Johan Henrich Wiederwachs (Weatherwax), his wife, and six children were one of the Palatine families. By the time they arrived in “East Camp,” near Kingston,  only Johan Henrich and his two oldest children were alive. Johan Andreas was born circa 1701 in Hoog-Duytsland, Germany,  and Catherina, was born circa 1704.  Johan Senior remarried immediately. It was rare for a widow or widower to remain single. Life was just too hard for one parent to manage everything.   Johan Henrich and his son Johan Andreas became naturalized citizens in 1715. They moved to Dutchess County about 1720, and John Henrich died soon after.

         Johan Andreas,  the son, was known as Andreas. He  married a fellow immigrant, Barbara Lesser, in 1724 in Kingston. He and his wife had eight children. After her death in 1739, Andreas married again.  He and his second wife, Johanna Edeli, lived on in the Rhinebeck area until about 1767, and had ten children.  At that point, Andreas and at least some of his family moved to Schaghticoke. To me this seems quite a step for a 65-year old man, although almost all of his children were old enough either to have farms of their own or to help their parents with their own farm.  From the information I have, it seems that Andreas’ sons Johan, Bastian, Andries (Andrew), Alexander, David, Petrus (Peter),  Jacob, and Martinus (Martin), with their wives, all moved with their father.

        We know from early maps that Andreas bought property on what is now Calhoun Drive. He and other Palatine immigrants purchased land outside the Albany Corporation Lands. That land, all around the current Knickerbocker Mansion,  had been kept within the original Dutch families, or other settlers from Albany for the most part. And it was still only rented, not owned. Other early families in town with German surnames were the Bonesteels, Overockers, Stovers, Grawbergers, Wetsels,  and Lohnes. Schaghticoke records at the time of the Revolution include Michael and Wendell Overocker, and Peter and Johannes Weatherwax (Waderwaaxt), both sons of Andreas. Alexander, David, Martin, and Peter Weatherwax were all on the list of soldiers in the 14th Albany County Militia.

This "class list" of 1782 includes two of the children of Andreas Weatherwax, called to outfit one of their number for service at Saratoga by Colonel Peter Yates.

             Andreas and his wife attended the Schaghticoke Dutch Reformed Church until the new Lutheran Church started around 1777. By that time enough Palatines had arrived in the area of Schaghticoke and Brunswick to warrant their own, Lutheran, church. Besides the difference in the religious practices of the two churches, the Palatines would certainly have been more comfortable in a church where services were conducted in German rather than Dutch.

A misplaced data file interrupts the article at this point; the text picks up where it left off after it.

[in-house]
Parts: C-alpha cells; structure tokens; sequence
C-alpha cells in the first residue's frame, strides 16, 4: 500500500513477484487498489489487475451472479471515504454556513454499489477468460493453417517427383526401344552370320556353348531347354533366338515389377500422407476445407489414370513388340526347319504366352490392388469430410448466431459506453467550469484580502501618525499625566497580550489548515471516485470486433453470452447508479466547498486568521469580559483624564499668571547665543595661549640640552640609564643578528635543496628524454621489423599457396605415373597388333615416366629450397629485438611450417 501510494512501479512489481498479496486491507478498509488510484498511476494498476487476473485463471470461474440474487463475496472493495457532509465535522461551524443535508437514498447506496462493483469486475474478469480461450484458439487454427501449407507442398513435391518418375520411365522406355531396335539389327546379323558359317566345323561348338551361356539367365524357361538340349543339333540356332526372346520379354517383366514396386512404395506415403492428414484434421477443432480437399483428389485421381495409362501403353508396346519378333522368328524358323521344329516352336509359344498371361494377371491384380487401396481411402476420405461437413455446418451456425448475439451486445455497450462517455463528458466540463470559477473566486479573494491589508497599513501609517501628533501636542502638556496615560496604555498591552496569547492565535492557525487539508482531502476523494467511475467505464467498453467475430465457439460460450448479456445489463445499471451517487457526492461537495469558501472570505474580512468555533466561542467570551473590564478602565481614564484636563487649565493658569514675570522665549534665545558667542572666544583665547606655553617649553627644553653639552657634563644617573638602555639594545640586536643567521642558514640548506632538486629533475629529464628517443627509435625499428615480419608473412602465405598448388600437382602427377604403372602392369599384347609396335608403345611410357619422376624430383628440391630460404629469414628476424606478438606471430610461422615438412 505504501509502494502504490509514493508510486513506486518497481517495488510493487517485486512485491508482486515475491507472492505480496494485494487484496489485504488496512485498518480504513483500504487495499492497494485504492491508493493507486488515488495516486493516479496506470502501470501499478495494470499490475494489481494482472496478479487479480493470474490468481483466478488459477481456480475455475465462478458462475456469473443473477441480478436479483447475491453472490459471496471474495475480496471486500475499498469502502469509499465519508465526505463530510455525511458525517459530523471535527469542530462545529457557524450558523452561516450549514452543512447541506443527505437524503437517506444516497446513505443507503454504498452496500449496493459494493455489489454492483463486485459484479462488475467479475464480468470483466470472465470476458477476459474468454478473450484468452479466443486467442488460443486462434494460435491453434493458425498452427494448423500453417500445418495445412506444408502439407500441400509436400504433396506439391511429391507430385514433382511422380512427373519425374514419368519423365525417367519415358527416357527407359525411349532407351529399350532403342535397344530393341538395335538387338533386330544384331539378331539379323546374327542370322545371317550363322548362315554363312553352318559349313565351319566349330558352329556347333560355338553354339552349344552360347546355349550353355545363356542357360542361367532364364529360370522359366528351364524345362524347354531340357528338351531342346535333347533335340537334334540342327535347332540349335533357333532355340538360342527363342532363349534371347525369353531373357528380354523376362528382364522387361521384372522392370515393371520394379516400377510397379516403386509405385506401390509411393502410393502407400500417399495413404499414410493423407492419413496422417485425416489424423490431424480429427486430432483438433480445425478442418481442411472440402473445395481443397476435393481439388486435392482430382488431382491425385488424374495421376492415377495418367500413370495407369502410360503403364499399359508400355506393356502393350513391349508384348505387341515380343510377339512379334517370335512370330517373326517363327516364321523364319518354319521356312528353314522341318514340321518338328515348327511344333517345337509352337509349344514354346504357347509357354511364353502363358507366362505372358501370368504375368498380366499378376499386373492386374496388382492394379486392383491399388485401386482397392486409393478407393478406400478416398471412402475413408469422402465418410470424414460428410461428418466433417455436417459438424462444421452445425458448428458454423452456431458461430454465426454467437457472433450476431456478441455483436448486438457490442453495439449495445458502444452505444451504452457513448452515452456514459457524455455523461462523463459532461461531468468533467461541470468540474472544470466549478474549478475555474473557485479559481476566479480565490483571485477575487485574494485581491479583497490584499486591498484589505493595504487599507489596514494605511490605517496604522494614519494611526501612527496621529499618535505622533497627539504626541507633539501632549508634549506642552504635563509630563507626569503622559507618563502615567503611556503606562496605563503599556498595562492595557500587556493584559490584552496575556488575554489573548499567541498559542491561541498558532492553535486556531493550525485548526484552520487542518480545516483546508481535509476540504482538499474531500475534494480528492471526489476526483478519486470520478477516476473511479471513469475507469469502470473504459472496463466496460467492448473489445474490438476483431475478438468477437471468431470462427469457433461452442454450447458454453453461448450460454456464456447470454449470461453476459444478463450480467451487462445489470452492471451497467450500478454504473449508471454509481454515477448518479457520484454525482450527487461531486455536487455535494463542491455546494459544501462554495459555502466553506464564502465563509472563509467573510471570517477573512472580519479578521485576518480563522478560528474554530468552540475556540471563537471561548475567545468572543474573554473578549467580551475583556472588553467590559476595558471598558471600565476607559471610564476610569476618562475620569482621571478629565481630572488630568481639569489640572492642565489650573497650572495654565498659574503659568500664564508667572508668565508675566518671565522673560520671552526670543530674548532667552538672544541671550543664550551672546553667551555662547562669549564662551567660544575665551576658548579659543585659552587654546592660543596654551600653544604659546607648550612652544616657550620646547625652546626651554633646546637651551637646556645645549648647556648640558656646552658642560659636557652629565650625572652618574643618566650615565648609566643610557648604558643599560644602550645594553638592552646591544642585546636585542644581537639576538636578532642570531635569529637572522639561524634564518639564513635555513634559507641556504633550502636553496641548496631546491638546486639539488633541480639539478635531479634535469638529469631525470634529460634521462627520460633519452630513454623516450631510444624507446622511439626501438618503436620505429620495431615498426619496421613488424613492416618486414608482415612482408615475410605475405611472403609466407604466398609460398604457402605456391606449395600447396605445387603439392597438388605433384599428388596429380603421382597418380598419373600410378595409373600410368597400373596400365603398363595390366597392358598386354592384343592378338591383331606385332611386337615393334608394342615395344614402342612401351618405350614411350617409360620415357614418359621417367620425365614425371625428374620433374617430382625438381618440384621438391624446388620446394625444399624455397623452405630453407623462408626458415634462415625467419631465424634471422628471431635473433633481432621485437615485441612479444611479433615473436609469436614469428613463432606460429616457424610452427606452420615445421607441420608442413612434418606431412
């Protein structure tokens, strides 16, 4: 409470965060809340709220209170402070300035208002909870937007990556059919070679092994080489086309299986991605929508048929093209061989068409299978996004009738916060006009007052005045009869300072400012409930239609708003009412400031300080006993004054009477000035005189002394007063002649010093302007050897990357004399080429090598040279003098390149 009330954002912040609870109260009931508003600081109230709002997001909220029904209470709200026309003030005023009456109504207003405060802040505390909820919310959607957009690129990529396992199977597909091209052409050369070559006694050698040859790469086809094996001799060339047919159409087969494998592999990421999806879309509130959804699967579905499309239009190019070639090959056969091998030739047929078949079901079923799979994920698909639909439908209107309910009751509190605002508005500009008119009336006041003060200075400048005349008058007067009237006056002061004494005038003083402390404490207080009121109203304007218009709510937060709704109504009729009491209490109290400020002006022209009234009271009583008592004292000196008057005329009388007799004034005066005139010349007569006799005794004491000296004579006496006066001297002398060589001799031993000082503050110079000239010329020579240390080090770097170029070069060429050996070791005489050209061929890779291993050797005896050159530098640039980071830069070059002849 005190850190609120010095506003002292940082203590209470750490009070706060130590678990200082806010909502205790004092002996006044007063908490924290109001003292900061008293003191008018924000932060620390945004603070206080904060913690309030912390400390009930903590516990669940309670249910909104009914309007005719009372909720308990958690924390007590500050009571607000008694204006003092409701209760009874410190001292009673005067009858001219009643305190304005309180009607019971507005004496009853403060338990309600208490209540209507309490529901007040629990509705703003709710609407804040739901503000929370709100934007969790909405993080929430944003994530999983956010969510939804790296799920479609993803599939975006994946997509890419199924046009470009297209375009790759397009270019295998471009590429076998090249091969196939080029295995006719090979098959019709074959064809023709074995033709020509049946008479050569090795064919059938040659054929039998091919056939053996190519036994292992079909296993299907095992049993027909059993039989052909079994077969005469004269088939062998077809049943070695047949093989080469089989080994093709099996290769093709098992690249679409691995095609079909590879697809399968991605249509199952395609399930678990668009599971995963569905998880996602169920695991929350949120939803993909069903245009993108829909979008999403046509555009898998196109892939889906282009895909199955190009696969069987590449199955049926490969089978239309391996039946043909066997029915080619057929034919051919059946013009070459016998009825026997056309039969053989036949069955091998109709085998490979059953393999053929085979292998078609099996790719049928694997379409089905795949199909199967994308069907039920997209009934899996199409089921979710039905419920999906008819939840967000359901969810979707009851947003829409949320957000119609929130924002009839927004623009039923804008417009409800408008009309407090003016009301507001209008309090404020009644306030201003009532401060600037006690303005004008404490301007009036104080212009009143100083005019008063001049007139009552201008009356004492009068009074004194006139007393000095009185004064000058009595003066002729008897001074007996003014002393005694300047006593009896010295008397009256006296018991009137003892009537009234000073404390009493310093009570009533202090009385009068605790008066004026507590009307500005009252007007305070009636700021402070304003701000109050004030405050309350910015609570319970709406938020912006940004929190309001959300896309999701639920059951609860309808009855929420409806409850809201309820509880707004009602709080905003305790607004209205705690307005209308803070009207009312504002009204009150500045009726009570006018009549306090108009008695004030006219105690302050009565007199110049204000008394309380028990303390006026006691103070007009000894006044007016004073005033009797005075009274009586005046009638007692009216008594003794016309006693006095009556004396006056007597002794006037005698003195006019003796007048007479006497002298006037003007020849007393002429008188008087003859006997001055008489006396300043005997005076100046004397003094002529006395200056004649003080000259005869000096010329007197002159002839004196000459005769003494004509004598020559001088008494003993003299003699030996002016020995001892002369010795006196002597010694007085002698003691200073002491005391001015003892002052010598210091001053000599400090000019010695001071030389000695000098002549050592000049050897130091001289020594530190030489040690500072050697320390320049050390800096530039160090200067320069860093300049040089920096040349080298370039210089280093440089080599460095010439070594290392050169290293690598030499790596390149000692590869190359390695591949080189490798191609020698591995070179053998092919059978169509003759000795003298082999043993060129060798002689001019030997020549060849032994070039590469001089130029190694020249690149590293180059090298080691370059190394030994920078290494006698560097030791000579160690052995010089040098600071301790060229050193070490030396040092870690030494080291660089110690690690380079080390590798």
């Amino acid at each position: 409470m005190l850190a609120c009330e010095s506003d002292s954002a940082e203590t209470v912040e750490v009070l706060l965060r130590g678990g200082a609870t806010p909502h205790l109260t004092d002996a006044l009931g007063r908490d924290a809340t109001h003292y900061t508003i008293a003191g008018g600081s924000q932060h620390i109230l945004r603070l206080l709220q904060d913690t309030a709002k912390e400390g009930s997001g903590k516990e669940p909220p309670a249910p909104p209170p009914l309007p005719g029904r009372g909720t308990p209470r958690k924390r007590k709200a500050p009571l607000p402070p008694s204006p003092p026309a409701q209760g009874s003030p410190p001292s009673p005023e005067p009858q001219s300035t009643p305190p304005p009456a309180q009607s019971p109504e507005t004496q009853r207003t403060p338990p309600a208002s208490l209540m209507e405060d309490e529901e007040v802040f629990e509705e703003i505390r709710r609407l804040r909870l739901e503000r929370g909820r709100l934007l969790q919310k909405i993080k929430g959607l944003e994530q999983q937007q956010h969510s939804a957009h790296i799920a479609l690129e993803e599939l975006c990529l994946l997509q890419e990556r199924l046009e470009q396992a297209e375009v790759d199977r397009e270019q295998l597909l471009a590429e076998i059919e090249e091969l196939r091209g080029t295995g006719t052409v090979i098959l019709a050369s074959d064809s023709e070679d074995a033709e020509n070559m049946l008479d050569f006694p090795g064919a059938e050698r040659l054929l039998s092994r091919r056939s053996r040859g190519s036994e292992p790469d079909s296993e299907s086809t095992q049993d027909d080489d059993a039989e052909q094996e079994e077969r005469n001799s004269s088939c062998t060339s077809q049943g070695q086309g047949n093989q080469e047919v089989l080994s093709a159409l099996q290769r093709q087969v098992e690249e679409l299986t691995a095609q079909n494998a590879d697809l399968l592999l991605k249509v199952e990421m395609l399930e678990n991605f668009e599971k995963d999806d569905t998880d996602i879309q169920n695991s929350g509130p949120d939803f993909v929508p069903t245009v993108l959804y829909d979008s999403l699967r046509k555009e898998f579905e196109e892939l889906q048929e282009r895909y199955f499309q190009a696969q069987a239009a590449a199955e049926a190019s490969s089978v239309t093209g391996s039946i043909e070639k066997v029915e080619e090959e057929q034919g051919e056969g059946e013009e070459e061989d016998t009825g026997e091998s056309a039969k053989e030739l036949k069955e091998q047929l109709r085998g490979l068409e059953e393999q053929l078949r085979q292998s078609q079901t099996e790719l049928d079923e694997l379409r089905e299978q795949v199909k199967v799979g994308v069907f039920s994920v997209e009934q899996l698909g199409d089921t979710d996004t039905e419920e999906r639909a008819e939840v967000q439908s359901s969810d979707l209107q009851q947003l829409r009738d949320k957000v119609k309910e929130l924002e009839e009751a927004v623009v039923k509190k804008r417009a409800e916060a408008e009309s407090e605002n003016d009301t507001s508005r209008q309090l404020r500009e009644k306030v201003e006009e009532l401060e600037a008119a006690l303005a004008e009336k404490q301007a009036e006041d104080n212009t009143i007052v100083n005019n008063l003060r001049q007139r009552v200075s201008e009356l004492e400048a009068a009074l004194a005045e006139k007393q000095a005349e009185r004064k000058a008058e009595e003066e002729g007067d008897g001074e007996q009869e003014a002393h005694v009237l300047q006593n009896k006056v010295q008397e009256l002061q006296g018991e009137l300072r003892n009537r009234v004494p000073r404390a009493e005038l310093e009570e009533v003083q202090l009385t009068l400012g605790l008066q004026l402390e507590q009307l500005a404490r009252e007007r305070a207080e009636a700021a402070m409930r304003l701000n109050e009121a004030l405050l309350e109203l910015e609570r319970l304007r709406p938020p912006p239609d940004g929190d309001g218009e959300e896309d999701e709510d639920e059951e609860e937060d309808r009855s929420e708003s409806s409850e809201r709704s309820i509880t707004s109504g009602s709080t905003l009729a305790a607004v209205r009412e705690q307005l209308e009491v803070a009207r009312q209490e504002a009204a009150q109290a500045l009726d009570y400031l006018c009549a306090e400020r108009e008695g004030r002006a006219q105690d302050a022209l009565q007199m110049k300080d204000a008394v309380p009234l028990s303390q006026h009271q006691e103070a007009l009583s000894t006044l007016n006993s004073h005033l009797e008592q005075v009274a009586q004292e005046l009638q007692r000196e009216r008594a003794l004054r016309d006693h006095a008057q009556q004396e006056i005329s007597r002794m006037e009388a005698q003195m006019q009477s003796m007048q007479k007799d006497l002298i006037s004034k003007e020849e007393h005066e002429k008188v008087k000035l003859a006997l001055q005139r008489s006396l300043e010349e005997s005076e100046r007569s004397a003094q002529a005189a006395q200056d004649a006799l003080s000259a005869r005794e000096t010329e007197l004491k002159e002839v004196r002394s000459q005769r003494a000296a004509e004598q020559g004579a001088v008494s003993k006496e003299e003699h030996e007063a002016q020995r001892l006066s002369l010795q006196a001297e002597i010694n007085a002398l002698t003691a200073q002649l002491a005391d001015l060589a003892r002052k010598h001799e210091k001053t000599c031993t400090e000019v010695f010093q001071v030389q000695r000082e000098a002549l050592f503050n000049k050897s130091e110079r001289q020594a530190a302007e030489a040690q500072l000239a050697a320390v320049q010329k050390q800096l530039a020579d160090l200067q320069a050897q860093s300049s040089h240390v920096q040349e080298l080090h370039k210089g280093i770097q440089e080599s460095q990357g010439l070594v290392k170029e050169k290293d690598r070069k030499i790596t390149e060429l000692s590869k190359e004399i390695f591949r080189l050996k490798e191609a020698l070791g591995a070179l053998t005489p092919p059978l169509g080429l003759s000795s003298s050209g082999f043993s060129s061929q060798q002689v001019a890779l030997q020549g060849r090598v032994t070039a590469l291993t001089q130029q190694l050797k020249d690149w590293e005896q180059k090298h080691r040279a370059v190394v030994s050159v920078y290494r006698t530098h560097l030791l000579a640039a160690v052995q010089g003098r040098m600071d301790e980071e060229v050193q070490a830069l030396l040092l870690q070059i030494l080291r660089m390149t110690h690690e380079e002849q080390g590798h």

Andreas died in 1784. In his will, he stated he was a farmer in “Tamhanick”, which was apparently applied more broadly than now.  Andreas’ will lists his own farm of 235 acres, and bequests of  farms of 231 acres to son Hannes,  280 acres to son David, 269 acres to son Peter,  220 acres to son Jacob, and 104 acres to daughters Barbara and Elisabeth. I don’t know if Elisabeth and her husband  lived in the area or not. These farms were all in the Calhoun Drive area and to the east, in what is now Pittstown.  Another plot of 800 acres “adjoining Rensselaerswyck on the Hoosick Road” was to be sold to pay off the remaining debt on the other farms. The 1790 census for Schaghticoke includes Andrew and John Weatherwax, living next to each other, and brother Martin near by. Brother Peter and his family lived near a long list of Overockers. The 1790 Pittstown census includes the others: Barbara, who lived with just one other female, and David and his family, next door to each other, with Alexander and his family, who owned one slave, near by.

 

          The life of Andreas Weatherwax  is an early illustration of the fulfillment of the promise of the new land, America. He arrived in the colony of New York as one of the few survivors of a horrific Atlantic crossing and a hard landing in the new world.  Released from indentured servitude, he became a farmer in Dutchess County. A widower with a large family, he remarried, doubled the size of his family and moved with many of them to the frontier in his old age.  He seized the opportunity to buy hundreds of acres of land.  Surviving the tumult of the American Revolution, he left that land to his many surviving children, who continued on in their new community.  Andreas had come a long way from his impoverished beginnings in Germany.

 

Bibliography:

Genealogical file on the Weatherwax Family, including a transcription of Andreas Weatherwax’s will

Cemetery and church records

1790 census

NY in the Revolution as colony and state